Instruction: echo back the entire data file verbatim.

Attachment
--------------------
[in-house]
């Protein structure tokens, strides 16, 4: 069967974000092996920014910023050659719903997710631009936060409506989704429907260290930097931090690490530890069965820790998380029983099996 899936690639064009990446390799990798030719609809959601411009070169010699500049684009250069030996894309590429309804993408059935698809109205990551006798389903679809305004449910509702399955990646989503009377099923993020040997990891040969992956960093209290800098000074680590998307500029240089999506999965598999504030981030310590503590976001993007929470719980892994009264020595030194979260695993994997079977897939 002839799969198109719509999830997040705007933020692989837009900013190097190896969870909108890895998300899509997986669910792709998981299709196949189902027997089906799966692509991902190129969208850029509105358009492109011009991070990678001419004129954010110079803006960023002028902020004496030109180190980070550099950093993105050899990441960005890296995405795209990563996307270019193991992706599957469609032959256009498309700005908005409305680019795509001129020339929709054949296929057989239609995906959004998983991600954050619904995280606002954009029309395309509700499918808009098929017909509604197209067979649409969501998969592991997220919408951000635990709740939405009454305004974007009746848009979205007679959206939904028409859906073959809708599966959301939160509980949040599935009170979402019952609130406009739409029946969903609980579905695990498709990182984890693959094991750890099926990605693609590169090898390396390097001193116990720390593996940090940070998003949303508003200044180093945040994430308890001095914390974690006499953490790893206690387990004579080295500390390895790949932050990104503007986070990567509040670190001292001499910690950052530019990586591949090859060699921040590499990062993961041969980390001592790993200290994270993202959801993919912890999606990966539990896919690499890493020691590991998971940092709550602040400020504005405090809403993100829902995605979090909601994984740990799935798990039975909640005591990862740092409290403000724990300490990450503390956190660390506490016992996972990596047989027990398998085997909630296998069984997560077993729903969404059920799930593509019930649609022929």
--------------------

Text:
[in-house]
């Protein structure tokens, strides 16, 4: 069967974000092996920014910023050659719903997710631009936060409506989704429907260290930097931090690490530890069965820790998380029983099996 899936690639064009990446390799990798030719609809959601411009070169010699500049684009250069030996894309590429309804993408059935698809109205990551006798389903679809305004449910509702399955990646989503009377099923993020040997990891040969992956960093209290800098000074680590998307500029240089999506999965598999504030981030310590503590976001993007929470719980892994009264020595030194979260695993994997079977897939 002839799969198109719509999830997040705007933020692989837009900013190097190896969870909108890895998300899509997986669910792709998981299709196949189902027997089906799966692509991902190129969208850029509105358009492109011009991070990678001419004129954010110079803006960023002028902020004496030109180190980070550099950093993105050899990441960005890296995405795209990563996307270019193991992706599957469609032959256009498309700005908005409305680019795509001129020339929709054949296929057989239609995906959004998983991600954050619904995280606002954009029309395309509700499918808009098929017909509604197209067979649409969501998969592991997220919408951000635990709740939405009454305004974007009746848009979205007679959206939904028409859906073959809708599966959301939160509980949040599935009170979402019952609130406009739409029946969903609980579905695990498709990182984890693959094991750890099926990605693609590169090898390396390097001193116990720390593996940090940070998003949303508003200044180093945040994430308890001095914390974690006499953490790893206690387990004579080295500390390895790949932050990104503007986070990567509040670190001292001499910690950052530019990586591949090859060699921040590499990062993961041969980390001592790993200290994270993202959801993919912890999606990966539990896919690499890493020691590991998971940092709550602040400020504005405090809403993100829902995605979090909601994984740990799935798990039975909640005591990862740092409290403000724990300490990450503390956190660390506490016992996972990596047989027990398998085997909630296998069984997560077993729903969404059920799930593509019930649609022929």